|About the Book|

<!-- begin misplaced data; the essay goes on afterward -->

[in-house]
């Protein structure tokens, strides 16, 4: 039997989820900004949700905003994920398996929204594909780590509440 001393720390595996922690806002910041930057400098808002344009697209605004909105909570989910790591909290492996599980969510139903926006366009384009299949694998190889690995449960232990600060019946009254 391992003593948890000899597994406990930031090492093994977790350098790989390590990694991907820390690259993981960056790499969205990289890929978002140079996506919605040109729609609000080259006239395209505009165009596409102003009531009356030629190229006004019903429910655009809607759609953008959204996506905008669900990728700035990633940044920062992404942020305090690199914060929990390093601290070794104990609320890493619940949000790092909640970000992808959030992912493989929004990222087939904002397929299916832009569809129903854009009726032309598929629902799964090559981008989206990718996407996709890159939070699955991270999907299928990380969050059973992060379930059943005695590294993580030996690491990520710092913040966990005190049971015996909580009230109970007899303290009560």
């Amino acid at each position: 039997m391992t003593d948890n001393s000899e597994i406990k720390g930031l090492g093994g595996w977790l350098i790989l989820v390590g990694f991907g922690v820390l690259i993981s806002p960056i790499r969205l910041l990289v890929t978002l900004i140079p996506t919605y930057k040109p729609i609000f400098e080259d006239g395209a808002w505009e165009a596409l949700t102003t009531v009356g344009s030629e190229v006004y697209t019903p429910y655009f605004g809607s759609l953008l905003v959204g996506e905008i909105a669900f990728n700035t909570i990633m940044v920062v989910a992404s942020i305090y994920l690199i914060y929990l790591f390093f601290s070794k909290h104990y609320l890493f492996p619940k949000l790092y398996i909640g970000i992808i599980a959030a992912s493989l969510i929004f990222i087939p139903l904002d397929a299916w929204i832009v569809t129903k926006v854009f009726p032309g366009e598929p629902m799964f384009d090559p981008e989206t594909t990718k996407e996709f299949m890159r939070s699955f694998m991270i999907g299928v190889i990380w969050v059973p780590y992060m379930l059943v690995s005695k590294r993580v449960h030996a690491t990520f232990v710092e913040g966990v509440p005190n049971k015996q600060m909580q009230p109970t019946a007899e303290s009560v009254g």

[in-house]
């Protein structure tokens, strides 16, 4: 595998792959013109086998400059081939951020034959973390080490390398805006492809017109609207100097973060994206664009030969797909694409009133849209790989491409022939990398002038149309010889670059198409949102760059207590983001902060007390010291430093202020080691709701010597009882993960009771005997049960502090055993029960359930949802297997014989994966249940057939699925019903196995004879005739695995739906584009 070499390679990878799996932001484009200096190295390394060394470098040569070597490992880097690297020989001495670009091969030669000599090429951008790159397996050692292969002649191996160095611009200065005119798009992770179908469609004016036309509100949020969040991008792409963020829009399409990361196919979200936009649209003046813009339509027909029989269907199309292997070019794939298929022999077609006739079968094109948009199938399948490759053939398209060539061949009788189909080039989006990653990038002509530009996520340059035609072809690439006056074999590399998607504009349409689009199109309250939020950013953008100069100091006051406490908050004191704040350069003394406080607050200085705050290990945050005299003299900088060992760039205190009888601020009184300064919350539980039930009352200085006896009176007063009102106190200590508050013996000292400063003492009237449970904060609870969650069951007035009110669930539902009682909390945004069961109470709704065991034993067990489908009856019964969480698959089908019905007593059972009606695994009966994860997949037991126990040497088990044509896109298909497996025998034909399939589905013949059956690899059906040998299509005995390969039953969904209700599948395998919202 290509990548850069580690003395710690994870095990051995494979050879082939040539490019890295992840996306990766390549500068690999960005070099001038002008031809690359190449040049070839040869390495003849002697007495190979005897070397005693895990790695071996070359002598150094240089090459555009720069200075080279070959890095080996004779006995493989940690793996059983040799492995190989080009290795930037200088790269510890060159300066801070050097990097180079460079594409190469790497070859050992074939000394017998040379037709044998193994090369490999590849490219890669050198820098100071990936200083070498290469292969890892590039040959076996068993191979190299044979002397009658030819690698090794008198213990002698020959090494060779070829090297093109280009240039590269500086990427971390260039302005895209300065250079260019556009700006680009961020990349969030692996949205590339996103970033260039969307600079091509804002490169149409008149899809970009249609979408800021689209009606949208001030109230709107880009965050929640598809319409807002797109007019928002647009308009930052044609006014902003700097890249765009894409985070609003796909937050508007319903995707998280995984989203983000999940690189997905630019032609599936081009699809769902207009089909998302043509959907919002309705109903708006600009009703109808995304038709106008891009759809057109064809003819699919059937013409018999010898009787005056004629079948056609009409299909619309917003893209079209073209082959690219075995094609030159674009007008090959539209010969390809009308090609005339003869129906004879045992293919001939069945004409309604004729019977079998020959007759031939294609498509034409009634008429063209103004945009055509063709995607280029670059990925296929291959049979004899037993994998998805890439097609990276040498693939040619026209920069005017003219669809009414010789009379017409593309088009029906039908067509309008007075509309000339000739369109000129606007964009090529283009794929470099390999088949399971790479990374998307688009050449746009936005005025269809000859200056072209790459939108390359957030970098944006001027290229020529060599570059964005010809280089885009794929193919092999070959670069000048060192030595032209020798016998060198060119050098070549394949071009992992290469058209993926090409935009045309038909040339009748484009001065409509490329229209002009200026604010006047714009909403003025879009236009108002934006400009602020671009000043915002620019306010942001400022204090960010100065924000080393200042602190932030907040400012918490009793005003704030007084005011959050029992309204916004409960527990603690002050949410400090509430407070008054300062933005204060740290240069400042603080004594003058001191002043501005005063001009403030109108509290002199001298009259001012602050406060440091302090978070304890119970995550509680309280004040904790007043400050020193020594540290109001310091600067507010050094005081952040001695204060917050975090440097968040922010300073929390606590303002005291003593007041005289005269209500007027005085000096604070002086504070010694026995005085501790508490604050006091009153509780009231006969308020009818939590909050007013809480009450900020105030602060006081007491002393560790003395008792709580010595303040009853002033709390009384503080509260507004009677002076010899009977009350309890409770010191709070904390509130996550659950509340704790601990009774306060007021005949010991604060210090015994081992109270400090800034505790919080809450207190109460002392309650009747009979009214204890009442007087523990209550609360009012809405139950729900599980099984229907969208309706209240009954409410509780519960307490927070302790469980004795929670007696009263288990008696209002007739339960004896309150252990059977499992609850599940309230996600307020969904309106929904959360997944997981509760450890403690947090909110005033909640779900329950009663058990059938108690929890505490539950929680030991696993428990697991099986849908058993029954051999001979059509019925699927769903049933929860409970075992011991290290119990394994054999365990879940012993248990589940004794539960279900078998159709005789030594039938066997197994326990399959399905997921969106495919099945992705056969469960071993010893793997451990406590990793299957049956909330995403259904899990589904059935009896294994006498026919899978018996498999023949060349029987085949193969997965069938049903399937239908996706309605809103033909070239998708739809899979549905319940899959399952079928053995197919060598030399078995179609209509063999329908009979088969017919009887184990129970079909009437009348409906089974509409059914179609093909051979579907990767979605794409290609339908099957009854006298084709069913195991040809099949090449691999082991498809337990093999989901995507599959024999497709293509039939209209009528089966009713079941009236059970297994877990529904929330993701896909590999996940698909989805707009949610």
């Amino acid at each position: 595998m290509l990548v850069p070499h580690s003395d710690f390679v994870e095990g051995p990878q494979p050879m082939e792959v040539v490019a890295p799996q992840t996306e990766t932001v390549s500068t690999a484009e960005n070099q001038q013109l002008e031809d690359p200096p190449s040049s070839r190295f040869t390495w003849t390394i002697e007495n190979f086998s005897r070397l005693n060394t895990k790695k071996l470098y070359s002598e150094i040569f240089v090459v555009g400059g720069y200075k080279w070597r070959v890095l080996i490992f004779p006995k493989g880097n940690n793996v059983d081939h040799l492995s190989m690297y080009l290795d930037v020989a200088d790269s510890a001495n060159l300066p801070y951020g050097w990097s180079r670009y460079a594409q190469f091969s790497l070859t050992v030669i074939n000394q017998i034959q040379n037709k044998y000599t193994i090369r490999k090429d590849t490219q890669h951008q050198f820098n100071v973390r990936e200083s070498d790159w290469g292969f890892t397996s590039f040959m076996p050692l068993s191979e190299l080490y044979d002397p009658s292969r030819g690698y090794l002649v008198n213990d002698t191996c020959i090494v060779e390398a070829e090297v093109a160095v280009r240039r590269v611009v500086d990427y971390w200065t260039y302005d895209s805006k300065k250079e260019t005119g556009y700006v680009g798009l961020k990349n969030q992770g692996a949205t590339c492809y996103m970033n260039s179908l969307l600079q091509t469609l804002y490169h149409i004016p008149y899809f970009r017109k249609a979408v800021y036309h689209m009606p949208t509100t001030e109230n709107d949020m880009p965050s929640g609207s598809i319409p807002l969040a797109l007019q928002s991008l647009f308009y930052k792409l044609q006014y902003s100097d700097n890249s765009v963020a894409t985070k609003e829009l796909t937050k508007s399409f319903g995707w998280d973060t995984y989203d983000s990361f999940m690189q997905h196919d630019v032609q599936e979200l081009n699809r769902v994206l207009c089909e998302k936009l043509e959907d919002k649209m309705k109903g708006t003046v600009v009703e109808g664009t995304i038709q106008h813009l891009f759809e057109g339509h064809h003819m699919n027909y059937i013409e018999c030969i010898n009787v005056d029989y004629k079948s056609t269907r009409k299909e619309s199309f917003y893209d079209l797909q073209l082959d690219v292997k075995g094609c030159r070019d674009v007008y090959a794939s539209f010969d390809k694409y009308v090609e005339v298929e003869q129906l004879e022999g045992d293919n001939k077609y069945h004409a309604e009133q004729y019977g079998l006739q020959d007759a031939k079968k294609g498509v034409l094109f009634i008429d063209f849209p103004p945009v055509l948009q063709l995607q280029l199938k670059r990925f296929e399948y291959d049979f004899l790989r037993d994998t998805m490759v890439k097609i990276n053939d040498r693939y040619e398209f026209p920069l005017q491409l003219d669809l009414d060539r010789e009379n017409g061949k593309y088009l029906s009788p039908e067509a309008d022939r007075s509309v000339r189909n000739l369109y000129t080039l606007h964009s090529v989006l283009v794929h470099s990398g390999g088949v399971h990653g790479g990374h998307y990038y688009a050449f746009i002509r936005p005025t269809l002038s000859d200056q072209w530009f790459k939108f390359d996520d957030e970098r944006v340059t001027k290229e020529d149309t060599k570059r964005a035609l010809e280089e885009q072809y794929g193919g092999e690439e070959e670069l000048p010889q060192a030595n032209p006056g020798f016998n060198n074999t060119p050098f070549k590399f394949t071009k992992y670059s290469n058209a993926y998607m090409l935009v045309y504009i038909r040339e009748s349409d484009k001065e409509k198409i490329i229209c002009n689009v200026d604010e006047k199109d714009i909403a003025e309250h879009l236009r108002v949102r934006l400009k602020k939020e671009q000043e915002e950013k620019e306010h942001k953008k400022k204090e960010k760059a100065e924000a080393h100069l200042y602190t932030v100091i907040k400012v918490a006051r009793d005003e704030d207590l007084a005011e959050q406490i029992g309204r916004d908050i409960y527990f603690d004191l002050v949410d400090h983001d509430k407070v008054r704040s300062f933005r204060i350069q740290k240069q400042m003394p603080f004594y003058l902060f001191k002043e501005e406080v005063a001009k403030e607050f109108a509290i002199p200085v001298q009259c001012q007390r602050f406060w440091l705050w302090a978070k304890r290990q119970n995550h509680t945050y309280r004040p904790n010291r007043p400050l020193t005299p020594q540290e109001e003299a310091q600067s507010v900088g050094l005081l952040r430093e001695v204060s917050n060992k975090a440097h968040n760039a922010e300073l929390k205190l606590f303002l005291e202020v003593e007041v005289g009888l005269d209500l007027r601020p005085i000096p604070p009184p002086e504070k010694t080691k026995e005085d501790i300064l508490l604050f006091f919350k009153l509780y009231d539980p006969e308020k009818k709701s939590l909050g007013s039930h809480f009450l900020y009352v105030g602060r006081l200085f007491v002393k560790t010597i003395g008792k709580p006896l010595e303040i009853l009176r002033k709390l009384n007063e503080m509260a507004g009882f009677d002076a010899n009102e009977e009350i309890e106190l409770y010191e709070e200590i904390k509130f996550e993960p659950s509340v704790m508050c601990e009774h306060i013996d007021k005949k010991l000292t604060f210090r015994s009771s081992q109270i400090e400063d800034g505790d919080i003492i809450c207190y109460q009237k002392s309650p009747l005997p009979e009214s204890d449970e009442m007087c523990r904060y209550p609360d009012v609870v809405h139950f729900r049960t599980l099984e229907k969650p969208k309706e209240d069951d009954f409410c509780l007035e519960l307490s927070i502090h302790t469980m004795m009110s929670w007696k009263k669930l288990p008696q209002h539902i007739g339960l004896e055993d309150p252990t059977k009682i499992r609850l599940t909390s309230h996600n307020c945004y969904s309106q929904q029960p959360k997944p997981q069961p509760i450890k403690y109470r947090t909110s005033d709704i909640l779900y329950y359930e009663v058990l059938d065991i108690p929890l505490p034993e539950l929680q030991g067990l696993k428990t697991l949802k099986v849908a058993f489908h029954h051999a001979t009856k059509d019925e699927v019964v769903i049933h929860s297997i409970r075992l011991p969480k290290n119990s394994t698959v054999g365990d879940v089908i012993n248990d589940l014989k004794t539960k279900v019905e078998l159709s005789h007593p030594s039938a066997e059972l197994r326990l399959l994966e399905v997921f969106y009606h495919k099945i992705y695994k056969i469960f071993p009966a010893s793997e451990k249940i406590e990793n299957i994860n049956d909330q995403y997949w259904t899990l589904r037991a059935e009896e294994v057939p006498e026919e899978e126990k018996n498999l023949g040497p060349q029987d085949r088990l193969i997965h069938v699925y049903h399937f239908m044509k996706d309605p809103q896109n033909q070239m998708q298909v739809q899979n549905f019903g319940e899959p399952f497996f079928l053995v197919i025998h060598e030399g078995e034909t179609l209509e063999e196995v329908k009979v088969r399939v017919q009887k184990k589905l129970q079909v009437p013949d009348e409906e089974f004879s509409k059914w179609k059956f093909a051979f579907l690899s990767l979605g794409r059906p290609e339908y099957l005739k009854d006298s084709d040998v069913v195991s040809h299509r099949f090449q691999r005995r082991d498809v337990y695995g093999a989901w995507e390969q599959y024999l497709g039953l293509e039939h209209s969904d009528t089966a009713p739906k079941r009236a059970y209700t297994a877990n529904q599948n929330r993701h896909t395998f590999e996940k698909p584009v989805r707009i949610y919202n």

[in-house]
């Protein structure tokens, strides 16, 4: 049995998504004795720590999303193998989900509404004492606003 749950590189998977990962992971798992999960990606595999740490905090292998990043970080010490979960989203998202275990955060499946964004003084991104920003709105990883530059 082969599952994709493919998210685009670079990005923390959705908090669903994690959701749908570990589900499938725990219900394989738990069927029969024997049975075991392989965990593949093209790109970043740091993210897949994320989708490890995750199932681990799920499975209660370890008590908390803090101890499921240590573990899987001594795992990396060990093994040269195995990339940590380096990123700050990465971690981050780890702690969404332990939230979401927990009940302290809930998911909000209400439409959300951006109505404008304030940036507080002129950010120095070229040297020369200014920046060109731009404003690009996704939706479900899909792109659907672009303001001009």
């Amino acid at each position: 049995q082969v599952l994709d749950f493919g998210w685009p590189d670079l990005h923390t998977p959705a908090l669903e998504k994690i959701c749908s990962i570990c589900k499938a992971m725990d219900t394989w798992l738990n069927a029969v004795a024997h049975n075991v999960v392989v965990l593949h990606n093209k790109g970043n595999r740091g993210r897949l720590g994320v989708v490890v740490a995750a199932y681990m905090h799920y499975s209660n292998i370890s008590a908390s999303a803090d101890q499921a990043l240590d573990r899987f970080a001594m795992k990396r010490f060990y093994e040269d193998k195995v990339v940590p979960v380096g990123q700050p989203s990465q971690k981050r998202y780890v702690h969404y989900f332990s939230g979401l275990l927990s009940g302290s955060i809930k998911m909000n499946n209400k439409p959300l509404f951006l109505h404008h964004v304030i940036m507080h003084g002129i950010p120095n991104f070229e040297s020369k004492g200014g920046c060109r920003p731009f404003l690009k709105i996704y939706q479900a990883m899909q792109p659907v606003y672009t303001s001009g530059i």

Treaties in Force is prepared by the Department of State for the purpose of providing information on treaties and other international agreements to which the United States has become a party and which are carried on the records of the Department ofMoreTreaties in Force is prepared by the Department of State for the purpose of providing information on treaties and other international agreements to which the United States has become a party and which are carried on the records of the Department of State as being in force as of its stated publication date, January 1, 2009. With respect to treaties and agreements in force as of January 1, 2009, information regarding status is up to date as of the date indicated as authoritative.Treaties in Force is arranged in two sections. Section 1 includes bilateral treaties and other international agreements listed by country or other international entity with subject headings under each entry. Arrangements with territorial possessions of a country appear at the end of the entry for that county. In some cases, treaties and international agreements applicable to a territory prior to its independence are included in the entry for that country. For convenience, some treaties and agreements concluded with countries whose name or statehood status has changed continue to be listed under the name in use at the time the agreement was concluded, if the title of the treaty or agreement has not been formally amended.Section 2 lists multilateral treaties and other international agreements to which the United States is a party, arranged by subject. The depositary is the authoritative source for a current list of parties and information on other matters concerning status of the agreement, and status information often changes. Information is provided on the depositary for the agreements in question, and contact information, including an Internet site is provided for the depositary where available.Treaties in Force uses the term “treaty” in the generic sense as defined in the Vienna Convention on the Law of Treaties, that is, an international agreement” governed by international law, whether embodied in a single instrument or in two or more related instruments and whatever its particular designation. The term “treaty” as a matter of U.S. constitutional law denotes international agreements made by the President with the advice and consent of the Senate in accordance with Article II, section 2 of the Constitution of the United States. In addition such “treaties”, this publication covers international agreements in force that have been concluded by the Executive (a) pursuant to or in accordance with existing legislation or a prior treaty’ (b) subject to congressional approval or implementation, and /or (c) under and in accordance with the President’s constitutional powers.